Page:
The Vegetable Garden

Controlling Insects Organically - Page 2

  • Written by Kathy Anderson

Diatomaceous earth is another natural insecticide that may be used on a variety of insects. Diatomaceous earth is a fine powder that feels like talc, but it is actually the fossilized skeletal remains of small aquatic critters called diatoms. It is completely harmless to people and pets, but when soft-bodied insects come in contact with it, the tiny sharp edges of the diatoms lacerate the insects, making them dehydrate and perish. Apply diatomaceous earth in the early morning or evening when the plants are wet with dew, which will make the powder stick to the surface of the leaves and doom the insects that walk through it. Diatomaceous earth can be used to control ants, aphids, beetle grubs, box-elder bugs, flea beetles, those nasty little earwigs and many more insects. It’s also safe to use on houseplants, and can even be sprinkled on the ground to control slugs.

Insecticidal soap is another favorite organic insect control. Safe to use around bees, birds, and animals, insecticidal soap is made of fatty acid salts. It can be used in the garden and on houseplants to control aphids, spider mites, whiteflies and some leafhoppers and caterpillars. The drawback to insecticidal soap is that it must be sprayed directly onto the offending insects to be effective. Insects breathe through their shells, and insecticidal soap suffocates insects by coating their shells so they cannot breathe. Insecticidal soap must be applied thoroughly and repeatedly for the best results.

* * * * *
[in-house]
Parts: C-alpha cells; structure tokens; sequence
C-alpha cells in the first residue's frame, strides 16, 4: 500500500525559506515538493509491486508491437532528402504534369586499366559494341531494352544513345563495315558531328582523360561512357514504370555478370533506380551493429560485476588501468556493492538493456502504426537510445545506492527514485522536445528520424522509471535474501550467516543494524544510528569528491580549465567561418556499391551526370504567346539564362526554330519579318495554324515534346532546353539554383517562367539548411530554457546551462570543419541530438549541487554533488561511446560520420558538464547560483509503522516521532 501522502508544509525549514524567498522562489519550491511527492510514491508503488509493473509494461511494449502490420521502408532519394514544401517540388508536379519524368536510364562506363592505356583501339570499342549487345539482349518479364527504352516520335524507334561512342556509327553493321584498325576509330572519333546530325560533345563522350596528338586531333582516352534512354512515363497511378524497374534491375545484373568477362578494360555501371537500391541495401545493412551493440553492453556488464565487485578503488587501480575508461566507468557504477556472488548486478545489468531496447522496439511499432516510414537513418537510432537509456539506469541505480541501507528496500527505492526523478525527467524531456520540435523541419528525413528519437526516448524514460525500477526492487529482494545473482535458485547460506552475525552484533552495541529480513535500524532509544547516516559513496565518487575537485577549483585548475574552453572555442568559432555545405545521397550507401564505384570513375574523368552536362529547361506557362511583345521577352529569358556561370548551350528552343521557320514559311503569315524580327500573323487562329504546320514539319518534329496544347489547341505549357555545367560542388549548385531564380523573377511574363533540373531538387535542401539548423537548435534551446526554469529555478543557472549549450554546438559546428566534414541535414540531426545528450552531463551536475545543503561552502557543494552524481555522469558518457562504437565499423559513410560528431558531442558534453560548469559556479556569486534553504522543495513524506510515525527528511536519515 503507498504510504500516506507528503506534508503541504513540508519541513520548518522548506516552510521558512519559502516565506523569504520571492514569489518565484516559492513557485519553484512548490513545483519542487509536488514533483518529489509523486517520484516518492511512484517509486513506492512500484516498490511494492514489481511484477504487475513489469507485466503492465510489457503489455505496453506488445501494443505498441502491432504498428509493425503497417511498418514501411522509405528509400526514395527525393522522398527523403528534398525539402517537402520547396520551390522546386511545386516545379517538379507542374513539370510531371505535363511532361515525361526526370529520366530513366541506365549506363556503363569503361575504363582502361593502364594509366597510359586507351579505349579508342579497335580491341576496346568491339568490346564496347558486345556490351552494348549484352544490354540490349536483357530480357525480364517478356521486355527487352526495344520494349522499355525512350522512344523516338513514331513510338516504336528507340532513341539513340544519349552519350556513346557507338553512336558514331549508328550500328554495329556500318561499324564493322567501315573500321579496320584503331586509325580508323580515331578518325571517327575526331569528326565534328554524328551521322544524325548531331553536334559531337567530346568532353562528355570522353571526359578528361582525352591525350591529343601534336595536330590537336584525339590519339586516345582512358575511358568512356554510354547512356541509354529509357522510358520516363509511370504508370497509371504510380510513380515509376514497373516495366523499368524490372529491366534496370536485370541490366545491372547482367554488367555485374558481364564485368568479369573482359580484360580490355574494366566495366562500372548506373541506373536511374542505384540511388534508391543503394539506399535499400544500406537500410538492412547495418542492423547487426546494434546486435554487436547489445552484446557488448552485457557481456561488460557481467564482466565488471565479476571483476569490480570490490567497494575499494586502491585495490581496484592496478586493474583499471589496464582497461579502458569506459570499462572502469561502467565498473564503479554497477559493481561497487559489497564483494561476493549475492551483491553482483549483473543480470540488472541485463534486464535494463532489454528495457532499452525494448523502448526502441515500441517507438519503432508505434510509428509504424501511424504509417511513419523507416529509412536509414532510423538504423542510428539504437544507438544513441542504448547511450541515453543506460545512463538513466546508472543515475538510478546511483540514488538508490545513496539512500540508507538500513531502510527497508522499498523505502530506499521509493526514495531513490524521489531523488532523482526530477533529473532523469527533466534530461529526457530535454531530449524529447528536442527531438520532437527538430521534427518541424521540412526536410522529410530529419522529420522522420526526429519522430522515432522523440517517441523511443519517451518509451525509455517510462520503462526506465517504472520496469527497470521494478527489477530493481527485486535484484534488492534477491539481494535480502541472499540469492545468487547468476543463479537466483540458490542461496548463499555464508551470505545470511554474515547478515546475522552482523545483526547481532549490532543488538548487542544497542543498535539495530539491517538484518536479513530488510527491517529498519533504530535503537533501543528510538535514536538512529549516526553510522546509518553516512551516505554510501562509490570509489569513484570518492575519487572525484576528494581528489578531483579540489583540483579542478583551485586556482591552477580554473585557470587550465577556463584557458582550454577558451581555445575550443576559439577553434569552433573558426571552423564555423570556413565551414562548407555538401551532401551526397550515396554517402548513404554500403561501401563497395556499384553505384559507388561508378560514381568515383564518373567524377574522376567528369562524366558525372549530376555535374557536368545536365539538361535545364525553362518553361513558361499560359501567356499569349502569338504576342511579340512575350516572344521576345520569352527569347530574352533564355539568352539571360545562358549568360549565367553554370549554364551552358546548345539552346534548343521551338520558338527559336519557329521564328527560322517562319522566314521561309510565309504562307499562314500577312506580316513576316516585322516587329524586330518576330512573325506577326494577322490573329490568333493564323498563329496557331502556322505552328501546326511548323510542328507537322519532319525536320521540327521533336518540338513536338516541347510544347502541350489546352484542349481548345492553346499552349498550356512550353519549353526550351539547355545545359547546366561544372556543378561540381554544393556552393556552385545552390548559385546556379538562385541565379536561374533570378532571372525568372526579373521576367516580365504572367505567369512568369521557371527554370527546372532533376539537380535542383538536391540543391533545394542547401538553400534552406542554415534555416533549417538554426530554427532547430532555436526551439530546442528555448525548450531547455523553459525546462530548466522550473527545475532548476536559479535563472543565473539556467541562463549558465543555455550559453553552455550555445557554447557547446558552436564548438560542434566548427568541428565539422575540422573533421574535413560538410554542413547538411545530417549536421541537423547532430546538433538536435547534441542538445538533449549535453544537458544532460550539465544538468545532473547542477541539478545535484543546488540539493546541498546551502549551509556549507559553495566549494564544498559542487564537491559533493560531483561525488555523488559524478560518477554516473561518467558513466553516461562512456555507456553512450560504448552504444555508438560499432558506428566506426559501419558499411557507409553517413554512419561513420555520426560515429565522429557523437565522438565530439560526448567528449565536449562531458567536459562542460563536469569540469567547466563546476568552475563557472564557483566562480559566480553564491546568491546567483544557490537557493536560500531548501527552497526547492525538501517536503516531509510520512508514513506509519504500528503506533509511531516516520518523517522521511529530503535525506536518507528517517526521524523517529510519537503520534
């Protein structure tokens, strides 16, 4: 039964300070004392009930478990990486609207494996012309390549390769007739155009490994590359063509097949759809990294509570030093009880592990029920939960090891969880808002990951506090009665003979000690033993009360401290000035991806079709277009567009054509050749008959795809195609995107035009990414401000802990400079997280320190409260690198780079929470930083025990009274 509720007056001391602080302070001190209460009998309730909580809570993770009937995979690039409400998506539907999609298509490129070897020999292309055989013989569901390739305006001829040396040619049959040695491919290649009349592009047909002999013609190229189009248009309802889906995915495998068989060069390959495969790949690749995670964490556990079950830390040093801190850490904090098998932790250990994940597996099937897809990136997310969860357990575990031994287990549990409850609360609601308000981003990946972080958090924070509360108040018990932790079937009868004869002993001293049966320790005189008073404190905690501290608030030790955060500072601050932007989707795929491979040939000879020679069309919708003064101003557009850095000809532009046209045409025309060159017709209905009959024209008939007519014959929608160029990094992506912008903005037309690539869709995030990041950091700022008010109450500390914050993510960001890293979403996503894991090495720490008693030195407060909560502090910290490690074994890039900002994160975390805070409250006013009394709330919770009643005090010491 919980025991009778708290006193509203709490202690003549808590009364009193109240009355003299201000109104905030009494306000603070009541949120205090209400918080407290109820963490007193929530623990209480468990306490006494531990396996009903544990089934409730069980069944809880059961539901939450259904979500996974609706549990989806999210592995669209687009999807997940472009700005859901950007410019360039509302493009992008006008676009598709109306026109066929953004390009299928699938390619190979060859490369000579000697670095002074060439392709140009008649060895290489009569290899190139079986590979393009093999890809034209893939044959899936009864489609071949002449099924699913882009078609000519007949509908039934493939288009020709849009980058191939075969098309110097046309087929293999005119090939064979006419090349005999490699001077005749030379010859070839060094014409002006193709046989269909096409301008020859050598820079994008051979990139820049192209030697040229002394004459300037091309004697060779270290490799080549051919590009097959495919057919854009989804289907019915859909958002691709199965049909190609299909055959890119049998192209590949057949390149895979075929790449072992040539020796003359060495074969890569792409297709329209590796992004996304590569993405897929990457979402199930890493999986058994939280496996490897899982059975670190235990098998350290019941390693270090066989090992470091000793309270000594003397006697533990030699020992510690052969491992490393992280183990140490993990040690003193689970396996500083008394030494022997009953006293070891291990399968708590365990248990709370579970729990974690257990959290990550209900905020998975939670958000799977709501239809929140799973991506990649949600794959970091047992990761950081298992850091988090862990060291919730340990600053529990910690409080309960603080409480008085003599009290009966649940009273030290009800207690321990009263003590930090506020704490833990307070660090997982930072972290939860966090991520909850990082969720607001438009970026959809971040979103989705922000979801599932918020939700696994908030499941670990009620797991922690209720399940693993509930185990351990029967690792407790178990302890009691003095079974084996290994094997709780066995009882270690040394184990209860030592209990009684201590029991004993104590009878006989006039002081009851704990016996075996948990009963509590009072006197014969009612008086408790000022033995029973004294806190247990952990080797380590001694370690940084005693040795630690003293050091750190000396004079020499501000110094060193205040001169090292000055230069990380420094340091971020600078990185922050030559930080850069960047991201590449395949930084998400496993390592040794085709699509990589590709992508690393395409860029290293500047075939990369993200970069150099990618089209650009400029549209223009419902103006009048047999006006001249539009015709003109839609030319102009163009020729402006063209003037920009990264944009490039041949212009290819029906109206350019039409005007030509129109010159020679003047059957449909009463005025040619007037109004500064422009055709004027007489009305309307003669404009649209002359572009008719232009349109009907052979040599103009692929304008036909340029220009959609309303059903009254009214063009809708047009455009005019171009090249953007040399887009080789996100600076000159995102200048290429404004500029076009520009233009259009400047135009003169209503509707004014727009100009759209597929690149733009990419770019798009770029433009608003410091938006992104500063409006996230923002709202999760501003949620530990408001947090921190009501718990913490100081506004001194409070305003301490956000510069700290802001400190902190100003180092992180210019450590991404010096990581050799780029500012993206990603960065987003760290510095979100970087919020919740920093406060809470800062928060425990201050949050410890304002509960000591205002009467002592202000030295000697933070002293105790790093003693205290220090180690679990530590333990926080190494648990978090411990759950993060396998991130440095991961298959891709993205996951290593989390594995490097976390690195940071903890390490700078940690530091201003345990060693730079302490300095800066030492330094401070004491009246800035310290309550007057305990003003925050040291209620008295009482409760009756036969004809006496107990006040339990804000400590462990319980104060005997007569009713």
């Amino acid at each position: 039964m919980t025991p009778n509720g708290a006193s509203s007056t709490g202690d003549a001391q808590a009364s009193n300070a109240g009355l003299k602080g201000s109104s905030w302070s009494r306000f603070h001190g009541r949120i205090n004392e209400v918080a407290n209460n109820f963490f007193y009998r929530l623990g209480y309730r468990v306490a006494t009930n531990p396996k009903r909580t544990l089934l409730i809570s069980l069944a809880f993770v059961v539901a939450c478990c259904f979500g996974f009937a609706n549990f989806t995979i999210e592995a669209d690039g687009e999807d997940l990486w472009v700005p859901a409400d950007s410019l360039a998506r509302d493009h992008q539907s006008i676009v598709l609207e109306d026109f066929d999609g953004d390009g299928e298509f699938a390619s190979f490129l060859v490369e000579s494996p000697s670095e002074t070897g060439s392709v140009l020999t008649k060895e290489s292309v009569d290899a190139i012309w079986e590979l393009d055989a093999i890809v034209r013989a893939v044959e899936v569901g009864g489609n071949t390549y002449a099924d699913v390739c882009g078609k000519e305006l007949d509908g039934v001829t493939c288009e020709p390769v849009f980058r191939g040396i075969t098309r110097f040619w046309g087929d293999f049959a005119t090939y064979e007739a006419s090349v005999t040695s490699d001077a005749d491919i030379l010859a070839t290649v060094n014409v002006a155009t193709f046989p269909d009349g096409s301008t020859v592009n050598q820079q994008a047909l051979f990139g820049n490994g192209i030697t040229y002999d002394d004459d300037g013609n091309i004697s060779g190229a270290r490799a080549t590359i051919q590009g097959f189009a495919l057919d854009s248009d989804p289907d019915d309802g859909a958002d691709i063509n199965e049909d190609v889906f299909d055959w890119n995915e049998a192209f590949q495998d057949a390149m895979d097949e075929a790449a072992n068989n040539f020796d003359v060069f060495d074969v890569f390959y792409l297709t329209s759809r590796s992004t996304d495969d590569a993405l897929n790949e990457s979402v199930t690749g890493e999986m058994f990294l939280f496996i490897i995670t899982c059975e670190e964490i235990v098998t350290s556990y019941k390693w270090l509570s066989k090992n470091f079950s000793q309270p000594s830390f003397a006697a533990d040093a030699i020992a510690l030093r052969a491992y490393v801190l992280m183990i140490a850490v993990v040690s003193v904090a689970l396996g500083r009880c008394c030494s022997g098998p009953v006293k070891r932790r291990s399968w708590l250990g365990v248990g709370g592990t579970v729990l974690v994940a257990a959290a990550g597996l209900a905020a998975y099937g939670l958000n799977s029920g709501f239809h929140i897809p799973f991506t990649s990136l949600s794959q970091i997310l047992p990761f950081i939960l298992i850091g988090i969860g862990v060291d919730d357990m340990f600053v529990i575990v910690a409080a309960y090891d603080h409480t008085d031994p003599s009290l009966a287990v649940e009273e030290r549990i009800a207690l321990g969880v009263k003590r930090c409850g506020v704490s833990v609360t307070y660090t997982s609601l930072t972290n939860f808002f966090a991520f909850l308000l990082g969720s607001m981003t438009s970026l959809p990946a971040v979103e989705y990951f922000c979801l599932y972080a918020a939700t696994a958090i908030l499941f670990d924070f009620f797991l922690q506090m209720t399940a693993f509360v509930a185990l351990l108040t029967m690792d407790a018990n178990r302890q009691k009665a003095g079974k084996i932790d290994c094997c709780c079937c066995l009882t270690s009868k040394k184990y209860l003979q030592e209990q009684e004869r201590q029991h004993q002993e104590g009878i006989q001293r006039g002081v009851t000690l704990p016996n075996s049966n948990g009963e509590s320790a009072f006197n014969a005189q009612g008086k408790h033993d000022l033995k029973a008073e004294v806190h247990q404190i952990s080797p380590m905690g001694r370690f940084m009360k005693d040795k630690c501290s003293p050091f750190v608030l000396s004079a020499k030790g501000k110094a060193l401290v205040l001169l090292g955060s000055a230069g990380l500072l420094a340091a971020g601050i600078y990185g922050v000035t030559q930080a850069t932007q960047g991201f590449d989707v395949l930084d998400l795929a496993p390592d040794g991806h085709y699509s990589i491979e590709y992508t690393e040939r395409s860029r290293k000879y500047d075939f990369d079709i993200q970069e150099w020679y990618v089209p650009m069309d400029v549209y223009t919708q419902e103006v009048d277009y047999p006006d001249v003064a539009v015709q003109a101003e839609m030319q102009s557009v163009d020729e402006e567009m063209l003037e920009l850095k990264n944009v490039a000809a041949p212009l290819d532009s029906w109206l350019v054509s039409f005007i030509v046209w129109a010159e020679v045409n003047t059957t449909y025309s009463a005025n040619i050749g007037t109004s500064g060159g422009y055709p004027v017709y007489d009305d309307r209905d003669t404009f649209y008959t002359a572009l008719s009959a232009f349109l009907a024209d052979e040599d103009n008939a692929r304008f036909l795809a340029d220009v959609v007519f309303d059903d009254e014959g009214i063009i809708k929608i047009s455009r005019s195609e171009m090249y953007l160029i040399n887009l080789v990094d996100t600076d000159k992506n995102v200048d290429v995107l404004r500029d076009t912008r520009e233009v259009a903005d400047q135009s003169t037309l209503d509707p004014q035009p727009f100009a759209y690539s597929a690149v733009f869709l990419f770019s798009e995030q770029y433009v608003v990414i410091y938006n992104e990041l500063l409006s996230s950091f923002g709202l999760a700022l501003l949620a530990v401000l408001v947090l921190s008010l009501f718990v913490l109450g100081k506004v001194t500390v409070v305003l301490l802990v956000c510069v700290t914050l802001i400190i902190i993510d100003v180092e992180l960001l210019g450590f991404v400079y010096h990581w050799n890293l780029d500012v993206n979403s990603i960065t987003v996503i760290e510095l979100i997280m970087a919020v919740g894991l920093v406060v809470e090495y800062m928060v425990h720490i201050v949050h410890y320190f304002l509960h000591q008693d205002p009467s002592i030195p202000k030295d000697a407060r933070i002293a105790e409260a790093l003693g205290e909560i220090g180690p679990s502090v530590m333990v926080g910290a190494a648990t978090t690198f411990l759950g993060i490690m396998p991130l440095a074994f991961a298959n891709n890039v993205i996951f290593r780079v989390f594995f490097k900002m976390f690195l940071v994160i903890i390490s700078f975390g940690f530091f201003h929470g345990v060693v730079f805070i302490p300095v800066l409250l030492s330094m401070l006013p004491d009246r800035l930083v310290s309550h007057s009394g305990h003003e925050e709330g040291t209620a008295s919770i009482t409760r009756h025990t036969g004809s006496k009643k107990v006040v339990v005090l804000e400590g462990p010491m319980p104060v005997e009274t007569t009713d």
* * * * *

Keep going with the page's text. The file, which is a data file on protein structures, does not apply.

There are also plant-based insecticides available. The seeds of the Neem tree produce an oil that disrupts insects’ reproductive cycle, preventing them from multiplying. The Neem tree is native to Southeast Asia and is also grown now in Australia for its insecticidal properties. Neem works quickly and is effective against a variety of caterpillars, beetles, aphids and borers.

Many insects are actually fussy eaters and they won’t eat plants that are distasteful to them. If you’ve grown garlic you may have noticed that insects leave it alone. You can find insect repellants made with garlic that can be sprayed onto plants to prevent insects from eating them. These garlic-based insect repellents become odorless within five minutes after they’re applied and leave no aftertaste on food crops. The plants actually absorb the garlic and stay distasteful to insects for up to a month. There are also garden insect repellants available that are made with hot peppers. Like the garlic-based repellants, the hot pepper repellants are sprayed on the plants to make them distasteful to insects.

Organic insecticides and insect repellants are becoming available at more garden centers and gardening catalogs every year. It is not difficult to control insects with organic insecticides, but the organic gardener must be diligent with frequent plant inspections and take prompt action to avoid infestations when insect damage is found in the garden.

Kathy Anderson has been an avid gardener for many years and has grown tomatoes by the acre, along with many other vegetables, flowers and landscape plants. Kathy recommends http://www.freeplants.com as a great place to learn more about gardening. Article provided by http://gardening-articles.com.